Third, some posit that domestic PEP screening is redundant, because suspicious activity reports (SARs), which banks are obligated to file on all customers, together with other reporting requirements that apply to public officials, such as tax and campaign finance regulations, effectively serve the same function. This thinking is misguided. SARs are only generated when a transaction falls outside of an institution’s risk-based parameters. These parameters are necessary because U.S. financial institutions process a staggering number of transactions: in 2019 alone, institutions sent more than 100 million wire transfers, 15.5 billion automated clearing house payments, and $300 billion in peer-to-peer transactions—and these were only some of the types of purely inter-bank transfers. Given this volume, it is unlikely that existing screening procedures would identify domestic movements of potentially small sums as suspicious activity if U.S. PEPs are not considered high risk within the screening parameters. Similarly, existing reporting requirements for public officials are insufficient. Tax and campaign finance reporting occur on a quarterly or annual basis, potentially much less frequently than domestic PEP screening. Furthermore, and perhaps more importantly, the penalties for money laundering far exceed the penalties for false reporting.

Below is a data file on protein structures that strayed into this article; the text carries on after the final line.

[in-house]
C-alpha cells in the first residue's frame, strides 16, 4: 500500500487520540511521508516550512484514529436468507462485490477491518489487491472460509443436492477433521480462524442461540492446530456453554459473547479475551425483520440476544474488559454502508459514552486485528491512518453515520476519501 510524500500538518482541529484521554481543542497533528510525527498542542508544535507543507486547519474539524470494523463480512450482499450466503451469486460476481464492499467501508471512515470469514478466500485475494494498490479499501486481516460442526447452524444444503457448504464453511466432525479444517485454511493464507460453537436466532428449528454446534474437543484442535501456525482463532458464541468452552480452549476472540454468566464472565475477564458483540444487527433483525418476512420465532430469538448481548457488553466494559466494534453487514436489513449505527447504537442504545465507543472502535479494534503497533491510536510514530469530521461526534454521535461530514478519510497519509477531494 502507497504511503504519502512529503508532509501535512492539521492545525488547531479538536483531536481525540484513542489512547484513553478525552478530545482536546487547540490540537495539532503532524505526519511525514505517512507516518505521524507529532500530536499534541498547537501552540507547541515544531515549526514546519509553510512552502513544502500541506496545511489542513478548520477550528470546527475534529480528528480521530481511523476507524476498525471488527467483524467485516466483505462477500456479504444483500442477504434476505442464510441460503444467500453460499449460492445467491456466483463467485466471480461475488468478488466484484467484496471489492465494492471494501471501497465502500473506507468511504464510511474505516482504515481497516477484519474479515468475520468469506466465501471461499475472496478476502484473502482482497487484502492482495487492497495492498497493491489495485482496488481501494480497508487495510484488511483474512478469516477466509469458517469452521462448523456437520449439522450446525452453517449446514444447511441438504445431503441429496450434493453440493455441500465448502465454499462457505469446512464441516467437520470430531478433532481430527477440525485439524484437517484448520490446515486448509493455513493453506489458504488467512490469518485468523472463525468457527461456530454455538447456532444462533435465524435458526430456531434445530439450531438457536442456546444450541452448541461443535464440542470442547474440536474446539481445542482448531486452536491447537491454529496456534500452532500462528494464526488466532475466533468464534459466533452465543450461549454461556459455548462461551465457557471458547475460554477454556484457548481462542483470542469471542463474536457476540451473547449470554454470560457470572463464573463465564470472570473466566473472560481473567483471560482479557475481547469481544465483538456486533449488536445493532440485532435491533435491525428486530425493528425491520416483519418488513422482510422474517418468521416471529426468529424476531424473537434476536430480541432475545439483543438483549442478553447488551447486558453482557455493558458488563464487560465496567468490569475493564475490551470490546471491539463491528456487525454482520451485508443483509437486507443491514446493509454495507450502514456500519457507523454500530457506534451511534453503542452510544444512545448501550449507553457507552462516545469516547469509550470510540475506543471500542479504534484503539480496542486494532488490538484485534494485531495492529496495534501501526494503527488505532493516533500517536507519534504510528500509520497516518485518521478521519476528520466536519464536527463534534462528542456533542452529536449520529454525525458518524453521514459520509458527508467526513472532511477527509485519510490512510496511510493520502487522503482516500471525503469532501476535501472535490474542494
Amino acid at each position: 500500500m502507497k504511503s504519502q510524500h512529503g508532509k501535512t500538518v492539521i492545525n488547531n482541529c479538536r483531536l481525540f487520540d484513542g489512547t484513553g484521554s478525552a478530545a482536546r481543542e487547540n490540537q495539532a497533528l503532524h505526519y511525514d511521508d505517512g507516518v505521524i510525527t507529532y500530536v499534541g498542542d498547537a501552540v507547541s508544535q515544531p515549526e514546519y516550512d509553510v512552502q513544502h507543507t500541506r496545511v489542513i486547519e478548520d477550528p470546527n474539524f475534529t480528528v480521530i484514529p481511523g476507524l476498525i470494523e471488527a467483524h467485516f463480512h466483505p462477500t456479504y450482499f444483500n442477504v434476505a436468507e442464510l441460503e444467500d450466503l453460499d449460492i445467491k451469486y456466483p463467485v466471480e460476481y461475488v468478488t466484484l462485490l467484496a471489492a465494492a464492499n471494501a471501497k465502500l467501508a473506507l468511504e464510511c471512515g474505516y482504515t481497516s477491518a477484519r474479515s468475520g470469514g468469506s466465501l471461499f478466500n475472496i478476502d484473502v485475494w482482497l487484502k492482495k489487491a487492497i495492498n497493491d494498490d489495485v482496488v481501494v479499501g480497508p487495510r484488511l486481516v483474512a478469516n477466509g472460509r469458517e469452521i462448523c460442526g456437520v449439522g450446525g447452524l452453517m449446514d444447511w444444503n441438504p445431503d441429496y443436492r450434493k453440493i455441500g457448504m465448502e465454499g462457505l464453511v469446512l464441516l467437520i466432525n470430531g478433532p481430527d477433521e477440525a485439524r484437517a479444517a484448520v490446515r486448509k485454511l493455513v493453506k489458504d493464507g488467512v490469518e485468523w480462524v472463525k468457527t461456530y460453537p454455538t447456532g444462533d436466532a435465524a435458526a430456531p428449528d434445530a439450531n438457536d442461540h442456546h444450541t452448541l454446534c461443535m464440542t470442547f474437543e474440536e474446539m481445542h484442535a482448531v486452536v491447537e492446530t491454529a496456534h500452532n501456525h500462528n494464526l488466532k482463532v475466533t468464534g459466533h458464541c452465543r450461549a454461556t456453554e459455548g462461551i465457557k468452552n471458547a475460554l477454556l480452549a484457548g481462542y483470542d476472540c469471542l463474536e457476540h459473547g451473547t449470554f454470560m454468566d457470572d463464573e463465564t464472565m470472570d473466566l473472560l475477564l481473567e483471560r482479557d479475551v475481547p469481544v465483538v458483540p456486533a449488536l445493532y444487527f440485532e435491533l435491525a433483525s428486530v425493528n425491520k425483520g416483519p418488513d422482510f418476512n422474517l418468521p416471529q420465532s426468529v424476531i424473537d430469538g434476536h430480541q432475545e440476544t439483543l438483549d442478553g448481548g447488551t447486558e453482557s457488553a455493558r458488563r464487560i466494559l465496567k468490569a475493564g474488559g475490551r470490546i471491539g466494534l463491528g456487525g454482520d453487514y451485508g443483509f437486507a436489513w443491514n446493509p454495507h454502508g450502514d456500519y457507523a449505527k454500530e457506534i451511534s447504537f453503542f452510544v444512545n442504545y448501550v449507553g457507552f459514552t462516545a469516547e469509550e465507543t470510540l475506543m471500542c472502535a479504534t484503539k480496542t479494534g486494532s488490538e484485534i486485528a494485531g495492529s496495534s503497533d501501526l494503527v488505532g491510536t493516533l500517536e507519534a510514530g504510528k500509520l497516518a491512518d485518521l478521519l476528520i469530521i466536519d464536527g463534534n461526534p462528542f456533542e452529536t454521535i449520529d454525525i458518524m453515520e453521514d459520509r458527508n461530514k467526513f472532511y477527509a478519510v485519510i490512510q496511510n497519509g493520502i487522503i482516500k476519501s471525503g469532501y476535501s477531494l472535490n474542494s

There’s no such thing as American exceptionalism when it comes to the need to scrutinize more carefully the financial transactions of public officials. Public corruption is a domestic problem, not just a foreign problem, and there’s no good reason to give U.S. PEPs a special exemption from the due diligence obligations that apply to all other PEPs.